Saturday, January 28, 2012

Small-Minded Defeatism of Washington

It is understandable, if not terribly illuminating, to see some uninformed, unorthodox and outright silly analysis of a normally relatively sedate topic, once the matter becomes publicized at the highest level by this highly politicized White House.  As such, much of the wacky views about what to do with Egypt -- ranging from tying the country to a global jihad to sugar-coating clearly anti-modern Islamists as Jeffersonian democrats -- can be dismissed as part of the expected Beltway reaction. 

What is far less acceptable, however, is when leading experts of Egypt policy in Washington can offer so little in terms of a constructive approach for putting Egypt on a modernist path of reform in this time of transformation.  The central assumption of the CSIS's Egypt in Transition:  Insights and Options for U.S. Policy is that the United States has a very limited role in Egypt and, as such, can basically not do much apart from watching on the sidelines and occasionally making a point here or there.  The assumption is inaccurate and leads to a dangerous conclusion of inaction. 

Thursday, January 26, 2012

The World Cup Mission and the Revolution

Egypt has qualified to participate in just one World Cup soccer tournament since 1934.  This, notwithstanding the country having a highly talented player pool, one of the oldest soccer federations, largest populations  and most passionate fan bases on the continent.  The reasons for this failure are educational in observing the ebbs and flows of events in Egypt since last January. 
Awaiting greatness 
Like the mass demonstrations of Tahrir, there is real energy, passion and potential in Egyptian football that can make an impact, but there is also chronically haphazard organization, unstable leadership and a tendency to allow emotions to overtake performance holding things back.  There is always a "what-if" feeling about how some young star or group of players could have been great, but for being ill-nurtured by the surrounding chaos.  The forty day league stoppages to allow a group of junior players to prepare to play a friendly match, ad-hoc club decisions to pull out of tournaments, nutty decisions to grant “exclusive” licenses to televise matches to half a dozen stations, and players bowing in prayer after scoring goals on handballs or breaking down into uncontrollable bouts of tears after an adverse decision or insult from the even more emotional crowd, have all contributed to a record of underachievement. 

Thursday, January 19, 2012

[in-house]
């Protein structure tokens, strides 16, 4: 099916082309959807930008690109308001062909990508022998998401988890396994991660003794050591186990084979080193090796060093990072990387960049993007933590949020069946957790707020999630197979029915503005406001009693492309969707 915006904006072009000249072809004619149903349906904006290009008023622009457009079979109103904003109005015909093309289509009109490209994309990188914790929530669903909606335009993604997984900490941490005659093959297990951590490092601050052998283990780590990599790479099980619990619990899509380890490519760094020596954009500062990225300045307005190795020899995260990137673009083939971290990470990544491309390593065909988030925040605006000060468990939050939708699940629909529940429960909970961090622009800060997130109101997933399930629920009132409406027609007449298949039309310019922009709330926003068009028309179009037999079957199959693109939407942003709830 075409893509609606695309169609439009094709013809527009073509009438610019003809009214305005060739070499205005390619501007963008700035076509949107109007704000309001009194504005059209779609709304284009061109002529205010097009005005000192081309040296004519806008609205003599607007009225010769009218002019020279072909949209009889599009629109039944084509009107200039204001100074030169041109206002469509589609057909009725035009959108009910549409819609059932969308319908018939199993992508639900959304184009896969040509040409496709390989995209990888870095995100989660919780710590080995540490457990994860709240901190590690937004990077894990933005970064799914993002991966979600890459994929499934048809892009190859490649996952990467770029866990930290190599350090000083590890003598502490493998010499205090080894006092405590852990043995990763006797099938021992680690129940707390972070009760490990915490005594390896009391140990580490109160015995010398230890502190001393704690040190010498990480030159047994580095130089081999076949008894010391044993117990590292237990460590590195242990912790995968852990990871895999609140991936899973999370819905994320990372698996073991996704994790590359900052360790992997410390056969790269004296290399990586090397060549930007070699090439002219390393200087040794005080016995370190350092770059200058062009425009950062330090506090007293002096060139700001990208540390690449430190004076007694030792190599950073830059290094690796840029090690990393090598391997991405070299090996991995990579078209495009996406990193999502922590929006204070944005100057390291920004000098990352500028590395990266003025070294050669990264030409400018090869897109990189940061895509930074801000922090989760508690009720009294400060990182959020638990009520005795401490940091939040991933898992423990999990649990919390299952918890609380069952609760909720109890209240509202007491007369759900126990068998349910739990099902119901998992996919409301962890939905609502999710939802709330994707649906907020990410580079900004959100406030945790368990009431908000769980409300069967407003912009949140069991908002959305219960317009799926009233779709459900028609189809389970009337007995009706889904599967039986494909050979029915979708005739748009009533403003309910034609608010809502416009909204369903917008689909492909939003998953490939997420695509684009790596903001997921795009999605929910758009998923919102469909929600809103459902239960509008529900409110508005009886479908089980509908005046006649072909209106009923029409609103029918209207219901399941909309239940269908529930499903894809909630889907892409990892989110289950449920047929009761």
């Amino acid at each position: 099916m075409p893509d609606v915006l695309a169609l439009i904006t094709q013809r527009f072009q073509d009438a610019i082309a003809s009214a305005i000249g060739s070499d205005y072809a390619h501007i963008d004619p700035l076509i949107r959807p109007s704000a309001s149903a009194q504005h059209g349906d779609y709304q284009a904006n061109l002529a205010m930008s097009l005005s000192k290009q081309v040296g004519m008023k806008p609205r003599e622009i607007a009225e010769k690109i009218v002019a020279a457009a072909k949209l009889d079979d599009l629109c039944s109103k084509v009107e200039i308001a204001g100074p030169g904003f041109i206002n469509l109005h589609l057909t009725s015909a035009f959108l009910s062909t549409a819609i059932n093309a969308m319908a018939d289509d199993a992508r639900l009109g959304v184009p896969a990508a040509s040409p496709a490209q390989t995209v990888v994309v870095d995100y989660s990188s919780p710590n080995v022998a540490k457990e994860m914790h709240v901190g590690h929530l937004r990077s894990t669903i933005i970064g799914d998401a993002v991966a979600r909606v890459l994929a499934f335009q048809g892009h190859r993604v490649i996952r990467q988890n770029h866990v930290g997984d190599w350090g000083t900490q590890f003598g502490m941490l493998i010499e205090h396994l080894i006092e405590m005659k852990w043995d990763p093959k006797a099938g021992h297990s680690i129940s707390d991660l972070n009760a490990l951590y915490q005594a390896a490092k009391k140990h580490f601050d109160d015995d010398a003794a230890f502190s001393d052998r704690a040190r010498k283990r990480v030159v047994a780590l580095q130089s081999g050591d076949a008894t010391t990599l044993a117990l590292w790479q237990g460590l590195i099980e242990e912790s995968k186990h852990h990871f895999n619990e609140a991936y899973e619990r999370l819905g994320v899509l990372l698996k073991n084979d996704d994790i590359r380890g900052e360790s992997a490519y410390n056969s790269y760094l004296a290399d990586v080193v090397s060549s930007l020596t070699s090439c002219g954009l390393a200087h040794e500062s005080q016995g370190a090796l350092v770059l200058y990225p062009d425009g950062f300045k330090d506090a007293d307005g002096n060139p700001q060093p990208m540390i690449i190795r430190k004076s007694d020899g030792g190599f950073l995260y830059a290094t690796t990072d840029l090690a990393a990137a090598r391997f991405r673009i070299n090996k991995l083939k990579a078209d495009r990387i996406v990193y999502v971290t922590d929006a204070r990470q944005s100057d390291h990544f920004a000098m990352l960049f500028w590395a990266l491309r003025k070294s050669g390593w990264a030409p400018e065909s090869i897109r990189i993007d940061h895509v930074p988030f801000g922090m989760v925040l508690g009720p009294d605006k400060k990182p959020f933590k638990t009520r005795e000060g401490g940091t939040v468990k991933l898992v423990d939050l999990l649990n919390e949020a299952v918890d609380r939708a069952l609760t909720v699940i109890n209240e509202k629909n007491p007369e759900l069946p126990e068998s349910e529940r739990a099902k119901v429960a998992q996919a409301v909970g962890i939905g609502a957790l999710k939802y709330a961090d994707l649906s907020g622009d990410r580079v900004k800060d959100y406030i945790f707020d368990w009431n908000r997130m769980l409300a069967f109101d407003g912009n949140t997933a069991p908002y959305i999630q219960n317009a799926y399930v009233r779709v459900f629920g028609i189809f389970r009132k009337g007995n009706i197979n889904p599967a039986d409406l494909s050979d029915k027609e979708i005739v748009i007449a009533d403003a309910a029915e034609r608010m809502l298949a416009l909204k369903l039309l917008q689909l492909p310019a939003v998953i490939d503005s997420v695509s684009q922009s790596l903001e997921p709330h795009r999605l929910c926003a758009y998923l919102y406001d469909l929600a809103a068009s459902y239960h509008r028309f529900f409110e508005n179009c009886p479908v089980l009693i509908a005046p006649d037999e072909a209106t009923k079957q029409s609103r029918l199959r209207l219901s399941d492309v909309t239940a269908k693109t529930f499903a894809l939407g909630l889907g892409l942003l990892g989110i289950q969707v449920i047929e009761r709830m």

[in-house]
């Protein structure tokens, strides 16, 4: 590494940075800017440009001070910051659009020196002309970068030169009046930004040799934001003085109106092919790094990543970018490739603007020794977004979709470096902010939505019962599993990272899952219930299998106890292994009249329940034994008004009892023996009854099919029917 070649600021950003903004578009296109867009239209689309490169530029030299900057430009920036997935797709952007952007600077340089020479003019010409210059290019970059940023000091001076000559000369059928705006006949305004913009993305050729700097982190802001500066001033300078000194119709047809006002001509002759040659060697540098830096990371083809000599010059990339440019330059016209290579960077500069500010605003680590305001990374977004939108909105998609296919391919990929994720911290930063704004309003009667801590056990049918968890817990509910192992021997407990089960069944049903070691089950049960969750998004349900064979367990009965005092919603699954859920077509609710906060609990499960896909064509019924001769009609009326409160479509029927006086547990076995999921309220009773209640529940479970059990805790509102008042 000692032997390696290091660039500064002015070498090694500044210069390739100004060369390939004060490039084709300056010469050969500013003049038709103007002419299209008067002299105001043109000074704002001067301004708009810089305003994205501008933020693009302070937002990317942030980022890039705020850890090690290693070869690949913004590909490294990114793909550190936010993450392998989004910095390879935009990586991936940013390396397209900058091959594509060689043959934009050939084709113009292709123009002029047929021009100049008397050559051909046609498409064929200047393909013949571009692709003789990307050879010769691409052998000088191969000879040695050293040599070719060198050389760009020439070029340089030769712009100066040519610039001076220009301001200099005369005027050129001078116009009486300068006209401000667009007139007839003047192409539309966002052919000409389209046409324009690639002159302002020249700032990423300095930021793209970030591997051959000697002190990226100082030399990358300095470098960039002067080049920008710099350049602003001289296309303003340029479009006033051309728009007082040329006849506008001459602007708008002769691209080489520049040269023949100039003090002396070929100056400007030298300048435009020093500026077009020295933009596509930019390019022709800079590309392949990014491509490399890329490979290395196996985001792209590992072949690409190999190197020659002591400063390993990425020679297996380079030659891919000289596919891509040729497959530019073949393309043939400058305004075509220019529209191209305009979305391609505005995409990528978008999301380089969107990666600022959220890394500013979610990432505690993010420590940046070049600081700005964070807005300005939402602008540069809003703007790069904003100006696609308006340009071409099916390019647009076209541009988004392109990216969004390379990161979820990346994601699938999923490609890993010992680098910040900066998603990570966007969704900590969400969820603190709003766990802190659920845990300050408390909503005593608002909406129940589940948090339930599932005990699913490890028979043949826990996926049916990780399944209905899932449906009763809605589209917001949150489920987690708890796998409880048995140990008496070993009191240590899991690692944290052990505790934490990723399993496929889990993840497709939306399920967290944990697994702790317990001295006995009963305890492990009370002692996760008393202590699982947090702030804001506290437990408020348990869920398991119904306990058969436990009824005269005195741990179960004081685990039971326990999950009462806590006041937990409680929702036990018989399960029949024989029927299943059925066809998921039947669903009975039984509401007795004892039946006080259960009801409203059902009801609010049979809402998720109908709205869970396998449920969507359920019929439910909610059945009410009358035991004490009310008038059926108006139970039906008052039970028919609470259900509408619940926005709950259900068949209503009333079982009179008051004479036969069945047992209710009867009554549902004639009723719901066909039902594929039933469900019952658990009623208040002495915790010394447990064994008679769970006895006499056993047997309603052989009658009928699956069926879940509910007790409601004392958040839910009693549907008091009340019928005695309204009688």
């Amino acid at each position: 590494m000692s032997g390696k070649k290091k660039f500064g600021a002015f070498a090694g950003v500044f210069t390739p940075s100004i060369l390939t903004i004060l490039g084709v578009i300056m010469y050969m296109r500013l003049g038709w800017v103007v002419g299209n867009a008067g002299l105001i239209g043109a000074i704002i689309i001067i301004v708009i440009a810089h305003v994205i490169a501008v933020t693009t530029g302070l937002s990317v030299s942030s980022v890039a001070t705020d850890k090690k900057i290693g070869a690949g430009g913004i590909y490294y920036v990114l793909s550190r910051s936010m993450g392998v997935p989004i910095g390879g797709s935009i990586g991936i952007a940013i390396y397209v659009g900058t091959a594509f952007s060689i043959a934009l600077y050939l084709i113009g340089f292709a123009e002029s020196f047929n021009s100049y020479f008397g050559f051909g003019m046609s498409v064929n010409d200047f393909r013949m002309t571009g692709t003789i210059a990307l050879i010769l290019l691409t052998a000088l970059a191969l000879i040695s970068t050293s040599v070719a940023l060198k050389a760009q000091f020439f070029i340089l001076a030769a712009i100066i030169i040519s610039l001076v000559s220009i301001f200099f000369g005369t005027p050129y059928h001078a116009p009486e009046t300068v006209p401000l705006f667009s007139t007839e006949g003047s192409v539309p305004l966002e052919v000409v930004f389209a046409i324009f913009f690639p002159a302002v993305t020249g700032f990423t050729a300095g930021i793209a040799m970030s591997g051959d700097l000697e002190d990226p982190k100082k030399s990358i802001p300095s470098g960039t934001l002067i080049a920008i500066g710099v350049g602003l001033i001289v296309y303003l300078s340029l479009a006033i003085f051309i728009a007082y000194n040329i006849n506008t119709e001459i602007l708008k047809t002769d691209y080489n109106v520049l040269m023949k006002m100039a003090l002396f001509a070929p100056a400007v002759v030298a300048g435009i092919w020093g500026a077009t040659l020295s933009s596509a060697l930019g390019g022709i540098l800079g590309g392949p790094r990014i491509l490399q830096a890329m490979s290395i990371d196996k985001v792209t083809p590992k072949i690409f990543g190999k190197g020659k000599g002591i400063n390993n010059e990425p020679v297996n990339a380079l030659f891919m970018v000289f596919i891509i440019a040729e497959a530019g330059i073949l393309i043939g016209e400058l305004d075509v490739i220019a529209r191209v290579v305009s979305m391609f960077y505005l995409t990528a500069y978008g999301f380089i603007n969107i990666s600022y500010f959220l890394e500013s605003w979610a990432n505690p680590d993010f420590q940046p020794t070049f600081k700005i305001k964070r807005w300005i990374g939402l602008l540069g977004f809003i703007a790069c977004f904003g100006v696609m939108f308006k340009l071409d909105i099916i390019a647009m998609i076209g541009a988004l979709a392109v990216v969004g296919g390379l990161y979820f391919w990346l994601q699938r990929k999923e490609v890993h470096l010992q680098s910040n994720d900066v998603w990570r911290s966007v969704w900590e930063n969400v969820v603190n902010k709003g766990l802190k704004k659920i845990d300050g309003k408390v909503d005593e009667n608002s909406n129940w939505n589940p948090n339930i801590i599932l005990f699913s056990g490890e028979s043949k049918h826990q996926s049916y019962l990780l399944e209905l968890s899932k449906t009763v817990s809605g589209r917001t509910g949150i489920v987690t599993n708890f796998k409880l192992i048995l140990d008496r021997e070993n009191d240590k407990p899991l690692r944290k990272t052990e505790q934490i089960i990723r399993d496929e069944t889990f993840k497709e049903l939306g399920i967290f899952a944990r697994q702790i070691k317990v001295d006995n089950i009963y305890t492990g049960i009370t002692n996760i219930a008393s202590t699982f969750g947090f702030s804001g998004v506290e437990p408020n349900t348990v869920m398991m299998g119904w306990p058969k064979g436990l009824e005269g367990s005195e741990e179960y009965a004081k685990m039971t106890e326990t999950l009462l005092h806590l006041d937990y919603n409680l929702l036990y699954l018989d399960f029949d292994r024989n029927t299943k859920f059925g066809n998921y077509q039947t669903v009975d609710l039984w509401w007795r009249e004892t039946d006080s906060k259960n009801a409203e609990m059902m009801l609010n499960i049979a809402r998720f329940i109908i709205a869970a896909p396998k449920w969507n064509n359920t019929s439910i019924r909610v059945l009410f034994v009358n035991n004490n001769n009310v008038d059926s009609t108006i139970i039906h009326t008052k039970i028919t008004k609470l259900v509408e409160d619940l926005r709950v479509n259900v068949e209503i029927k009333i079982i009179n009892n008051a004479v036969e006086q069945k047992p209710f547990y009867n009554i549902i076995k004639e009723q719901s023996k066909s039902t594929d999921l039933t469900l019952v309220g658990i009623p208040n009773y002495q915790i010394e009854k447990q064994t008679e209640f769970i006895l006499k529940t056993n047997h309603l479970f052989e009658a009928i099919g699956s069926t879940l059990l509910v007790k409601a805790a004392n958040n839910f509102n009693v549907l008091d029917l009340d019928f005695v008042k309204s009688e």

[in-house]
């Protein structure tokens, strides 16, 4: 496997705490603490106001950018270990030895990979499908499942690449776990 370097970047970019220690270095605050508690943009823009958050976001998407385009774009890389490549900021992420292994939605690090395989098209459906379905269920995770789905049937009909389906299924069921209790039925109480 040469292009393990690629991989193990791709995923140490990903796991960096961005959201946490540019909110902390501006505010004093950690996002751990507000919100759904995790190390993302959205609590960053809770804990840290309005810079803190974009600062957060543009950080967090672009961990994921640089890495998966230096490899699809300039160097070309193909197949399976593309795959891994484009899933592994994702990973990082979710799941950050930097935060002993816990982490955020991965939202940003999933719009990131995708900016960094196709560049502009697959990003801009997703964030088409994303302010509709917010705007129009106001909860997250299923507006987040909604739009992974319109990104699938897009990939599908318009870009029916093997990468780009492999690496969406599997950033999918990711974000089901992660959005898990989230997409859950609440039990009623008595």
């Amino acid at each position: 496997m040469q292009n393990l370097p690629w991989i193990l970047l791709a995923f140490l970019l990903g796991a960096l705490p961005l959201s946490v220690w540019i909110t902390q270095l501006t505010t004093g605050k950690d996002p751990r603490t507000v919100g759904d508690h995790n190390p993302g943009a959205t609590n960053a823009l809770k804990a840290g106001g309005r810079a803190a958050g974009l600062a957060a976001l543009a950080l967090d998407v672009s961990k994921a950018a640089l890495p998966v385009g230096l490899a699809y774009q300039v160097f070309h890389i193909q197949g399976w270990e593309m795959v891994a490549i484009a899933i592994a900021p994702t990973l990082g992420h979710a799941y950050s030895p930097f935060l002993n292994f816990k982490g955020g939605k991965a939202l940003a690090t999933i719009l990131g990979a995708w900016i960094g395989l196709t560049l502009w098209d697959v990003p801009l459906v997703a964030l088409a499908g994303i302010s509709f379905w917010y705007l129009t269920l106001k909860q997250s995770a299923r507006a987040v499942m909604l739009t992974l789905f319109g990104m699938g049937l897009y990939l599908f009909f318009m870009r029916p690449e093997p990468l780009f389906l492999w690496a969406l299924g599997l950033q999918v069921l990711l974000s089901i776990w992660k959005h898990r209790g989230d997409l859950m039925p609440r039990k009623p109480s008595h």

Ammu Kamal

Today, Egypt lost one of its good souls.  May the good Lord reward him for his life of generosity and kindness. 

Tuesday, January 17, 2012

The IMF and Egypt - Helping Egypt Help Itself

In all of the desperate grasping for how Egypt can be saved from the abyss of an impoverished, Islamist tyranny, the long overdue turn of the Egyptian government to the International Monetary Fund presents an opportunity for the world to help Egypt help itself. Apart from plugging a hole in the country’s finances – caused largely by haphazard decision and indecision of the successive interim governments over the past year – IMF-linked structural reforms offer an avenue for sustained change in Egypt.

Wednesday, January 11, 2012

Rabbis Not Welcome: From Abu Hasira to Jesus to Tyranny

Another Jewish Rabbi in Egypt
The decision to cancel the annual celebration in the Nile Delta of the 19th century Jewish rabbi Abu Hasira is troubling.  Though there are certain, justifiable concerns with securing an event attended by a few hundred orthodox Jews in an obscure location (even if those concerns are exaggerated, given the long-standing presence of the festival and participation of Muslim Egyptians in it), the fact of the decision being driven by, and celebrated as a victory for, the "revolutionaries" speaks volumes about the motivations of the purported national liberators.  All concerned with freedom of religion and thought, should take note. 

Saturday, January 7, 2012

Obama's Egypt: An Exclusionary Christmas

Even when he tries to appear accommodating to a Christian community whom he has dangerously undermined through his wrong-headed policies, he gets it wrong.  In offering Christmas greetings to Coptic Orthodox Christians, President Obama is specifically excluding all non-Orthodox Copts also celebrating Christmas on January 7, and reinforcing the very prejudices that he claims to want to help Egypt overcome.  Copts are Egyptians, and Egyptians are Copts, not just Orthodox, and not even just Christians.  All are celebrating the birth of Jesus.  

Who is advising this guy?